Planning without a plan

School district awaits word on what back-to -school might look like

Tracy Area Supt. Chad Anderson summed up this year’s back-to-school plans very succinctly in a letter to parents and school district staff this week: “It’s like building an airplane in mid-air.”

With those words, Anderson and his team will forge ahead as much as they can with planning on the upcoming school year, despite not having any direction from the State on what this fall will look like. He said the letter he sent out Monday at least provides a framework of what is going on and what may or may not lie ahead.

“I know a lot of people are anxiously awaiting more information, and I figured giving them what I can right now will at least help them out,” Anderson said Monday.

Anderson, who is well aware that whatever decision is made will not satisfy everyone, said the results of a recent parent survey speak to the community’s desire to get kids back in the classroom. He added that most people to whom he has spoken with want school to resume as normally as possible.

“In America, we all have different opinions — from politics, to COVID, to return-to-work — and quite honestly those opinions are usually split right down the middle,” said Anderson. “That’s fine and I understand and respect that, as long as everybody knows as we move forward because of that, there’s not one plan that’s going to make 100% of everyone happy or at ease. The survey, so far, it’s well over 90% that are saying if we have school they will be sending their kids back. That’s what board members are hearing as well.”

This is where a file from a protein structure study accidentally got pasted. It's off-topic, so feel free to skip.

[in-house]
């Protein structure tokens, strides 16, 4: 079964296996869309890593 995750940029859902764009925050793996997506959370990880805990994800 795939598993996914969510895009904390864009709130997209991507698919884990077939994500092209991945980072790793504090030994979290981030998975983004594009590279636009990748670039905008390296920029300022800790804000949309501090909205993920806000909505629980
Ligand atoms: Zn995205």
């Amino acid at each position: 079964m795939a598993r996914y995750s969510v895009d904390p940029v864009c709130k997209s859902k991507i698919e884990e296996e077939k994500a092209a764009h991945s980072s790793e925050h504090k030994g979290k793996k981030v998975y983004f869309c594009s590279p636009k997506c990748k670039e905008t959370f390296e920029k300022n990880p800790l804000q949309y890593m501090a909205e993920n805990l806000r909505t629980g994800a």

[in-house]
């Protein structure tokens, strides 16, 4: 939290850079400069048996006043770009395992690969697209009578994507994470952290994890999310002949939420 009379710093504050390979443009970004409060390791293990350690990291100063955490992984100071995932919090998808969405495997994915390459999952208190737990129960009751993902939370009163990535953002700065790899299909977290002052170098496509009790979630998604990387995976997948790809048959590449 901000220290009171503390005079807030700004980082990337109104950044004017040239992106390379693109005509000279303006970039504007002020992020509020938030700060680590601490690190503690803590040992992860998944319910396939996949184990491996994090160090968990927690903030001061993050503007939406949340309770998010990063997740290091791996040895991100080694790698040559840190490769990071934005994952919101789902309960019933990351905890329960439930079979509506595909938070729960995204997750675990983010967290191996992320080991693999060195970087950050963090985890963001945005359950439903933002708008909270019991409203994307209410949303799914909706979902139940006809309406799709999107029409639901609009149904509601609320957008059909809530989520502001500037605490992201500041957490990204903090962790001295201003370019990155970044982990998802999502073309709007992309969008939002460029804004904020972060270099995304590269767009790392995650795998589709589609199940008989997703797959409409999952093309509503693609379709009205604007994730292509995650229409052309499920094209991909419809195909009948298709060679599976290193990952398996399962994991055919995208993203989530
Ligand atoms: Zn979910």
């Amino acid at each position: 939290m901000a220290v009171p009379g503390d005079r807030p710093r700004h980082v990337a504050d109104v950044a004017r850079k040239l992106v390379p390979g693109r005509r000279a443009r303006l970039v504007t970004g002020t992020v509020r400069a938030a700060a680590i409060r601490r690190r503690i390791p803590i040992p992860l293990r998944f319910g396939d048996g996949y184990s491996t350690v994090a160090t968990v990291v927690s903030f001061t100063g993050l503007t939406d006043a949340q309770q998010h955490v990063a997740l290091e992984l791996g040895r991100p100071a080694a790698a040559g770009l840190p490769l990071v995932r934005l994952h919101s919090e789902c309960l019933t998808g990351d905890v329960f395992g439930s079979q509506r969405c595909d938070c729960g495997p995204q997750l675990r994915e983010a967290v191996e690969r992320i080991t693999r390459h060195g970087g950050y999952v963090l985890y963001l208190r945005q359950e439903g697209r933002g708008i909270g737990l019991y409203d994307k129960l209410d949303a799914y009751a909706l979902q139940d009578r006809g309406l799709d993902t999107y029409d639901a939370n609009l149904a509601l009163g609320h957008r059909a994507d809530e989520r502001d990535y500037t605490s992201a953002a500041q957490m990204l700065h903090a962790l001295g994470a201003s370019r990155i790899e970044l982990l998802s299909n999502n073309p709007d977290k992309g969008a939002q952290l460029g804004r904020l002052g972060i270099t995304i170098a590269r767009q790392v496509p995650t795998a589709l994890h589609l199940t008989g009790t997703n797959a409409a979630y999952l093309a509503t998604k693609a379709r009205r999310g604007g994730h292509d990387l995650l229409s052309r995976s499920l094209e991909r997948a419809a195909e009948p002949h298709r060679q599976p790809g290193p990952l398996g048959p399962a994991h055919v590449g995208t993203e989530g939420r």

The direction every school district in the state is looking for on a learning model moving forward won’t come until next week, when Gov. Tim Walz is expected to relay statewide guidelines on going back to school. What those guidelines will look like — will there be local control, will it be a one-size-fits-all proposal — is, right now, anybody’s guess.

In his letter (which can be seen in its entirety on Page 5) sent out Monday, Anderson acknowledged that decisions made next week will have a direct effect on everyone in the community — parents, grandparents, teachers, school staff, churches and businesses included. He also said he has received an array of opinions on how schools should proceed with reopening in September.

As of now, there are three options that could be utilized this fall: a complete return to in-person classes that adheres to Minnesota Department of Health safety guidelines, a hybrid model where strict social distancing again will be in play in the school and on buses, and a return to distance learning, such as schools practiced this spring. The first two scenarios would also include an option for virtual learning for parents who don’t feel comfortable sending their child(ren) back to a schoolroom setting.

Anderson said preparing for the unknown has been a monumental task but is hoping a one-size-fits-all scenario is not pursued.

See this week’s Headlight Herald for more on this article.